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What is the clearest sign Jeremy Lin has made the whirlwind journey from anonymous bench player to basketball phenomenon to pop culture obsession? The Forbes headline, “Jeremy Lin Is Raising Ticket Prices Across The NBA,” would have made no sense even to sports fans before last Saturday, February 4. Another good candidate would be the New York Times’s in-house political statistician Nate Silver’s piece headlined, “Jeremy Lin Is No Fluke.” Perhaps the most telling one is Sarah Pulliam Bailey’s article at GetReligion.org, “Jeremy Lin, The Knicks’ Tim Tebow?”

First, some background for those still unfamiliar with the condition afflicting the sports world known as “Linsanity.” Jeremy Lin is the Knicks undrafted, Harvard-educated point guard. He is the first American-born Taiwanese or Chinese-American player in the NBA. On February 4, he came off the bench against the New Jersey Nets and scored 25 points to lead the Knicks, who were then 8-15, to the win. But that doesn’t really describe the extent of Lin’s performance. The miserable Knicks have been without their superstar forwards Amar’e Stoudamire and Carmelo Anthony. Lin didn’t lead the Knicks to victory so much as carry the team. Lin immediately became a starter, and the Knicks won the next four games with Lin at the helm, including a 38-point performance Friday night against the Lakers and then scoring the winning bucket on the road at Minnesota.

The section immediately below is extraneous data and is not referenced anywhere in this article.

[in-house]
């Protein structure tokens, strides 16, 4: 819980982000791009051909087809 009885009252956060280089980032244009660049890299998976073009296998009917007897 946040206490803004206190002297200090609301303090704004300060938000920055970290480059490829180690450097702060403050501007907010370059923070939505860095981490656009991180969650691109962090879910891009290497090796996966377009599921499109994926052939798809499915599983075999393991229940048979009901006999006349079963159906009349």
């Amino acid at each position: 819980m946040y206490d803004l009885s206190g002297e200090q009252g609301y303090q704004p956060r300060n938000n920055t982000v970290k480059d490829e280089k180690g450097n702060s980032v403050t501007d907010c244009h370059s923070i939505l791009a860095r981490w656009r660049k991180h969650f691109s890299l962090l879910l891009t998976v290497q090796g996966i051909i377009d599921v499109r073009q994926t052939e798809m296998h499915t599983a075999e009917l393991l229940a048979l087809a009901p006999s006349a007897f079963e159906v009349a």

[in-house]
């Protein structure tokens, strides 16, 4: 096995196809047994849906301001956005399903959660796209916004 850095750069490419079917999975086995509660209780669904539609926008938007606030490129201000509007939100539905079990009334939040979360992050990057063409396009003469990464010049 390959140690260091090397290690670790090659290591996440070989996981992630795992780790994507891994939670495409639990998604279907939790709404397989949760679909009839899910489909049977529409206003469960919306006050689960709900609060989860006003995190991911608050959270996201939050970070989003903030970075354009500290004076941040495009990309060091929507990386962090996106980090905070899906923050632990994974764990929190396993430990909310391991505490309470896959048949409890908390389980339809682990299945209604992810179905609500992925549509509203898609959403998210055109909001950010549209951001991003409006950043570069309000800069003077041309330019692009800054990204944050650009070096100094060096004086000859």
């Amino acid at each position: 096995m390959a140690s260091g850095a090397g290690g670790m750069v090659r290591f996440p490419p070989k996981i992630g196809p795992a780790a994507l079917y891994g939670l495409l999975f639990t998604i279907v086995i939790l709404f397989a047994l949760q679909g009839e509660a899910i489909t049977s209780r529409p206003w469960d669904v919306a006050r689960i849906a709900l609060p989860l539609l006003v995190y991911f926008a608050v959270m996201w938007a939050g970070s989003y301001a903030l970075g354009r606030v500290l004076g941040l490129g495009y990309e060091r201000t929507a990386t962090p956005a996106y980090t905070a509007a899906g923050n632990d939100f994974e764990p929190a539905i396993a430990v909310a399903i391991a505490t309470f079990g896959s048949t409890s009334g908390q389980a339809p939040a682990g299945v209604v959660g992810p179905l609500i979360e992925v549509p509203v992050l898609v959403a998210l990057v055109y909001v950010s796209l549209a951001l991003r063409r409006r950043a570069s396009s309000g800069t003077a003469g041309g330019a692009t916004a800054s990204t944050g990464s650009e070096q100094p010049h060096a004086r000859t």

Lin is also a devout Christian, wants to be a pastor, and has been sleeping on his brother’s couch in downtown Manhattan. He has created a charming, bookworm’s handshake with Landry Fields, another Knicks player who is Lin’s best friend on the team, that goes as follows: The two shake hands, then Fields presents his hands palms-up like a book; Lin makes a motion as if he is flipping through the pages of the book; Fields “closes” the book; and the two make goggles with their hands and make a motion as if they are putting glasses on; then they nod, point to God, and walk away. He is modest, refusing to take the credit he is obviously due, instead telling reporters how great his teammates and his coach are. In other words, it is virtually impossible not to like Jeremy Lin.

And that last point is worth considering further. “Linsanity” has picked up so much steam because the Knicks and their fans desperately needed a good story. No one—not the Knicks’ management, owners, players, or head coach—has been anything but a disappointment this season. The Knicks were not 8-15 because the roster was made up of a bunch of undrafted young journeymen from Harvard. They stacked the team with high-priced stars and a high-priced coach and were terrible anyway. In addition, the Knicks’ owners also own Cablevision and Madison Square Garden, the cable television giant and New York sports channel, respectively. MSG has pulled its channel from the lineup of Cablevision’s rival provider, Time Warner, in an attempt to significantly raise the price it charges Time Warner. As a result, many Knicks fans in the New York area cannot watch the team. (Before the arrival of Jeremy Lin, this actually might have been considered a humanitarian gesture.) So the fans are justifiably irate at the Knicks’ ownership, management, and team. Linsanity could not have come a moment too soon.